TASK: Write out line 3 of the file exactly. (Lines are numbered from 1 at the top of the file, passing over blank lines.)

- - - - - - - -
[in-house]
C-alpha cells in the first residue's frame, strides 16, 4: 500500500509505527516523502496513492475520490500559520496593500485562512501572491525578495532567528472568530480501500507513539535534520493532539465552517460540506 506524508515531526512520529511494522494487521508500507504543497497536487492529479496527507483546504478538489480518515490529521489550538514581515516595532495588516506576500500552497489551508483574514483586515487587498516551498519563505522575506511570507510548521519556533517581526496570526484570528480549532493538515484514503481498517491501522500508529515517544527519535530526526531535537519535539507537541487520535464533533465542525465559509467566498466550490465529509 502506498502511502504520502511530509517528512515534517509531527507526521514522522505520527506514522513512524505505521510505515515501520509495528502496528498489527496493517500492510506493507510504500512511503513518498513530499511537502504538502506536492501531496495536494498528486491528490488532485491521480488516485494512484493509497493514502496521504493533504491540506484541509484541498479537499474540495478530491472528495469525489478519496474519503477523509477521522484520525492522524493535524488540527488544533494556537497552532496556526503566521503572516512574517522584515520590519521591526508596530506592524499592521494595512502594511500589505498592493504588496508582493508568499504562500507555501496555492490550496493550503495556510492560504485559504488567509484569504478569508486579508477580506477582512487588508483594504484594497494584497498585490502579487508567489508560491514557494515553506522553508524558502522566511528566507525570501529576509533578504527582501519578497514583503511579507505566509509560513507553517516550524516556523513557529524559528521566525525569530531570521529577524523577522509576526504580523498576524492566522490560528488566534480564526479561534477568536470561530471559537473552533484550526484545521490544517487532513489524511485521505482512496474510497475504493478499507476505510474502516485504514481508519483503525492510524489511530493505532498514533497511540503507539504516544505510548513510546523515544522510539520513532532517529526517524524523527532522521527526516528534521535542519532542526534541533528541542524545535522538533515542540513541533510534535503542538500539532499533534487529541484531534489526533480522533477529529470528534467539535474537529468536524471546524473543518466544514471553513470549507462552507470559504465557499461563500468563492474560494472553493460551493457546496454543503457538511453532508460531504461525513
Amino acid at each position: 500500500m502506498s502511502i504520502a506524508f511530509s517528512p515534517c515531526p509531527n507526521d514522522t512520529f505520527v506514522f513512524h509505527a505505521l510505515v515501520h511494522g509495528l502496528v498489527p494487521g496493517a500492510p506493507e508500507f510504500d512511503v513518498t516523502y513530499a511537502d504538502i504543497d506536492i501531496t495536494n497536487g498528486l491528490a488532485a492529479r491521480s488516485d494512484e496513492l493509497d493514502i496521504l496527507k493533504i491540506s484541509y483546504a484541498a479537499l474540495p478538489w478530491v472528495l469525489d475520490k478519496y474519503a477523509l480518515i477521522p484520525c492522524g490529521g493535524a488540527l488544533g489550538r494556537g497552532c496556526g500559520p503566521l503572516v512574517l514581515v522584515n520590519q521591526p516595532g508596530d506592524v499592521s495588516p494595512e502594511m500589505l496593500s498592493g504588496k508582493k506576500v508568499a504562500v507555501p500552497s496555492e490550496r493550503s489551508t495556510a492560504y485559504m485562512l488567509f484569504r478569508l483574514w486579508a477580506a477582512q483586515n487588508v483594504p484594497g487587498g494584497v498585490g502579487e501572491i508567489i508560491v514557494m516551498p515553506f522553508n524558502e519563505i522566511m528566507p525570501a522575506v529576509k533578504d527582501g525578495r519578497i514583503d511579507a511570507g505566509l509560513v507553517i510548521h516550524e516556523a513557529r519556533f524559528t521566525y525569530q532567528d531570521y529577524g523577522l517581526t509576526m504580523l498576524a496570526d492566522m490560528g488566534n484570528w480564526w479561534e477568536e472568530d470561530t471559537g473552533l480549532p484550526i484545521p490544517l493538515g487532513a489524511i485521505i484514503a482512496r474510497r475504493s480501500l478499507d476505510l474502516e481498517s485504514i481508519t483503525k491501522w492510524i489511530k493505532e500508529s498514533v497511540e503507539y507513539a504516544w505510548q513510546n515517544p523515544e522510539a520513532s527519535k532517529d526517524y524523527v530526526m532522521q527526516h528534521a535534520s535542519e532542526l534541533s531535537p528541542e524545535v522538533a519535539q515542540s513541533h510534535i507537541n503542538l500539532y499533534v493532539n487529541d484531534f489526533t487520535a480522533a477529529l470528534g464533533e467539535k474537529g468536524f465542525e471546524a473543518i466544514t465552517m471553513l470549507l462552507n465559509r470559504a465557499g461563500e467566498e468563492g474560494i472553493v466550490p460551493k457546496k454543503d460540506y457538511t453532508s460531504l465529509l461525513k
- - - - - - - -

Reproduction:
Amino acid at each position: 500500500m502506498s502511502i504520502a506524508f511530509s517528512p515534517c515531526p509531527n507526521d514522522t512520529f505520527v506514522f513512524h509505527a505505521l510505515v515501520h511494522g509495528l502496528v498489527p494487521g496493517a500492510p506493507e508500507f510504500d512511503v513518498t516523502y513530499a511537502d504538502i504543497d506536492i501531496t495536494n497536487g498528486l491528490a488532485a492529479r491521480s488516485d494512484e496513492l493509497d493514502i496521504l496527507k493533504i491540506s484541509y483546504a484541498a479537499l474540495p478538489w478530491v472528495l469525489d475520490k478519496y474519503a477523509l480518515i477521522p484520525c492522524g490529521g493535524a488540527l488544533g489550538r494556537g497552532c496556526g500559520p503566521l503572516v512574517l514581515v522584515n520590519q521591526p516595532g508596530d506592524v499592521s495588516p494595512e502594511m500589505l496593500s498592493g504588496k508582493k506576500v508568499a504562500v507555501p500552497s496555492e490550496r493550503s489551508t495556510a492560504y485559504m485562512l488567509f484569504r478569508l483574514w486579508a477580506a477582512q483586515n487588508v483594504p484594497g487587498g494584497v498585490g502579487e501572491i508567489i508560491v514557494m516551498p515553506f522553508n524558502e519563505i522566511m528566507p525570501a522575506v529576509k533578504d527582501g525578495r519578497i514583503d511579507a511570507g505566509l509560513v507553517i510548521h516550524e516556523a513557529r519556533f524559528t521566525y525569530q532567528d531570521y529577524g523577522l517581526t509576526m504580523l498576524a496570526d492566522m490560528g488566534n484570528w480564526w479561534e477568536e472568530d470561530t471559537g473552533l480549532p484550526i484545521p490544517l493538515g487532513a489524511i485521505i484514503a482512496r474510497r475504493s480501500l478499507d476505510l474502516e481498517s485504514i481508519t483503525k491501522w492510524i489511530k493505532e500508529s498514533v497511540e503507539y507513539a504516544w505510548q513510546n515517544p523515544e522510539a520513532s527519535k532517529d526517524y524523527v530526526m532522521q527526516h528534521a535534520s535542519e532542526l534541533s531535537p528541542e524545535v522538533a519535539q515542540s513541533h510534535i507537541n503542538l500539532y499533534v493532539n487529541d484531534f489526533t487520535a480522533a477529529l470528534g464533533e467539535k474537529g468536524f465542525e471546524a473543518i466544514t465552517m471553513l470549507l462552507n465559509r470559504a465557499g461563500e467566498e468563492g474560494i472553493v466550490p460551493k457546496k454543503d460540506y457538511t453532508s460531504l465529509l461525513k